MANCHESTER, NH – A years-long investigation involving numerous law enforcement agencies resulted in the dismantling of a highly organized cocaine and fentanyl drug ring operating for at least four years out of Manchester and Boston, authorities announced Wednesday.
The immediate end to the sophisticated drug operation caused enough concern for the city to deploy its Rapid Overdose Assessment Response Team. Mayor Joyce Craig said that was to “reduce the harm that this change in supply could create and connect those in need to resources and treatment.
So far, 21 people are under federal indictment in U.S. District Court in Concord and one other person is charged. In the past 1 ½ days, 12 were arrested on conspiracy to distribute controlled substances, according to U.S. Attorney Jane Young.
She headed a news conference held Wednesday afternoon at the Manchester Police Department announcing the drug bust.
Manchester Police Chief Allen Aldenberg said to his knowledge this is the largest drug bust ever for his department. Young said she did not know the monetary value of the drugs trafficked.
The drug ring was dealing in kilogram amounts of fentanyl, authorities said.
In making the arrests, law enforcement officers seized various suspected drugs including 1.6 kilograms of cocaine; 150 grams of cocaine (about a third of a pound), 250 grams (about a half-pound) of fentanyl, 100 bags of controlled substances package for sale, $26,000 in cash and four firearms.
The drug ring allegedly was headed by Juan Ramon Soto Baez (also known as “Ricky”), 53, of Dorchester, Mass. He has agreed to be detained, Young said.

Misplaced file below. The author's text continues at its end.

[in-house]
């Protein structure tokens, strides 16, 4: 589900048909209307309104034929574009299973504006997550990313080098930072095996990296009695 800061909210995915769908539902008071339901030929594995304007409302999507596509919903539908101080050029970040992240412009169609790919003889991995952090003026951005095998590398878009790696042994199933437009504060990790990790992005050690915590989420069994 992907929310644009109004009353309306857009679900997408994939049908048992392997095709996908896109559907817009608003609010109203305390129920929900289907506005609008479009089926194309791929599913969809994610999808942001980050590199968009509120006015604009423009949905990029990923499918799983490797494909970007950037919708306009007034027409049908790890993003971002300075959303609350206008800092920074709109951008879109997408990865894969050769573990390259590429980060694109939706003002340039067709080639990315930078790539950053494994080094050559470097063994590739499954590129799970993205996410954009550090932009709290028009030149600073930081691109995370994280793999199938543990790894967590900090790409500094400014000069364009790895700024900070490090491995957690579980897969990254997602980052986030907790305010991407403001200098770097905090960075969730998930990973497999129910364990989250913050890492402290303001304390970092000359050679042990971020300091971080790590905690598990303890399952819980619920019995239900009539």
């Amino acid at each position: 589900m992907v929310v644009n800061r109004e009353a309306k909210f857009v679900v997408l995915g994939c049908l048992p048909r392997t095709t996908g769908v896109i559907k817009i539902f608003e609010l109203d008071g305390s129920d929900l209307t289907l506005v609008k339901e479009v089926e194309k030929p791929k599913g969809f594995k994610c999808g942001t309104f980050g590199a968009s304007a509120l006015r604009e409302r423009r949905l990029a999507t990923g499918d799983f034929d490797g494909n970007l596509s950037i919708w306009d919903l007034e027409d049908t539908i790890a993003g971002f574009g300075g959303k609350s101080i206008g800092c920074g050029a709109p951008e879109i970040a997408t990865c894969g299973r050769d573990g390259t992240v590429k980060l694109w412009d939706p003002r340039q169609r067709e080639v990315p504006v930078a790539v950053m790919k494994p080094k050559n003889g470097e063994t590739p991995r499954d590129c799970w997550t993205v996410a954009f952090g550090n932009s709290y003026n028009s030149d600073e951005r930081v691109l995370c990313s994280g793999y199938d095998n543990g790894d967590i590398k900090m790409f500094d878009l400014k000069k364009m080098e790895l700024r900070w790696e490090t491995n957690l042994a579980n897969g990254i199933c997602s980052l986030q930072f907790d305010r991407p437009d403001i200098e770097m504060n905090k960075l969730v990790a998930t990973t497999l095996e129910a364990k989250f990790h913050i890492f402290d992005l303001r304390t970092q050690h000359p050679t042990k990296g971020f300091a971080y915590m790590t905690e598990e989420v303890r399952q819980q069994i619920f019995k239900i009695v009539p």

She said the takedown of the drug enterprise should send a message to other Massachusetts drug traffickers. “This will be your fate,” she said.
According to the indictment, for more than four years Manchester police regularly received information from numerous drug users and dealers that “Ricky” was running a drug ring that used several dispatch phones to receive orders from drug users.
Trusted drug ring members operated those phones, sending lower-level workers (runners) to meet with customers and conduct hand-to-hand sales of primarily fentanyl and cocaine.
Over time, investigators learned there were usually three dispatch phones in simultaneous operation, each used by a different drug trafficking organization (DTO) lieutenant.
Using five different cooperating sources, investigators made controlled drug buys via the dispatch phones. Since mid-2022, investigators made more than 50 drug purchases. Most tested for fentanyl or cocaine, but occasionally the drugs would test positive for tramadol, heroin, cocaine hydrochloride and fentanyl analogues.
Investigators discovered most of the drug ring’s leaders and lieutenants, and some of its runners, lived in Boston but frequently traveled to Manchester, sometimes on a daily basis to sell the drugs.
The ring was, in some ways, a family-run business, according to the indictment. Osvaldo Soto Jimenez, a/k/a “Toni,” 29, of Dorchester, is Baez’s son. Flemin Soto Baez, a/k/a “Carlos,” a/k/a “Joel Rodriguez, 38, of Manchester, is Baez’s brother.